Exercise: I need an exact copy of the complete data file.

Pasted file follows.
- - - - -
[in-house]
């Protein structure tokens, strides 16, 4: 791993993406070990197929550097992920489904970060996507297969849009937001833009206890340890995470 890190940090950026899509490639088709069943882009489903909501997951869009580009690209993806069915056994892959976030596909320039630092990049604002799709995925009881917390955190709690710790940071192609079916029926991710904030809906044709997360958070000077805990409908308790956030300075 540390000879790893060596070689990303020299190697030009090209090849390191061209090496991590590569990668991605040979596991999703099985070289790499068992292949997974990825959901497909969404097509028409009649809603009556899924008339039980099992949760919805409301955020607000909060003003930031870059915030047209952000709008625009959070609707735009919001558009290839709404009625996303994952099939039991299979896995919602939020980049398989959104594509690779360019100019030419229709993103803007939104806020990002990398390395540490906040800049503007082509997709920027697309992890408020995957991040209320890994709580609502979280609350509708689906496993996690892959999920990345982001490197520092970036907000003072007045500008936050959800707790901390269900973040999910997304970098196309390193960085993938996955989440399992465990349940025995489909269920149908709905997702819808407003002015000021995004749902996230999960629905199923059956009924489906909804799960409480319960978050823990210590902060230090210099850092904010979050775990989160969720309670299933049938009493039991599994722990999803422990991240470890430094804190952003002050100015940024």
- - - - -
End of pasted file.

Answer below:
[in-house]
């Protein structure tokens, strides 16, 4: 791993993406070990197929550097992920489904970060996507297969849009937001833009206890340890995470 890190940090950026899509490639088709069943882009489903909501997951869009580009690209993806069915056994892959976030596909320039630092990049604002799709995925009881917390955190709690710790940071192609079916029926991710904030809906044709997360958070000077805990409908308790956030300075 540390000879790893060596070689990303020299190697030009090209090849390191061209090496991590590569990668991605040979596991999703099985070289790499068992292949997974990825959901497909969404097509028409009649809603009556899924008339039980099992949760919805409301955020607000909060003003930031870059915030047209952000709008625009959070609707735009919001558009290839709404009625996303994952099939039991299979896995919602939020980049398989959104594509690779360019100019030419229709993103803007939104806020990002990398390395540490906040800049503007082509997709920027697309992890408020995957991040209320890994709580609502979280609350509708689906496993996690892959999920990345982001490197520092970036907000003072007045500008936050959800707790901390269900973040999910997304970098196309390193960085993938996955989440399992465990349940025995489909269920149908709905997702819808407003002015000021995004749902996230999960629905199923059956009924489906909804799960409480319960978050823990210590902060230090210099850092904010979050775990989160969720309670299933049938009493039991599994722990999803422990991240470890430094804190952003002050100015940024």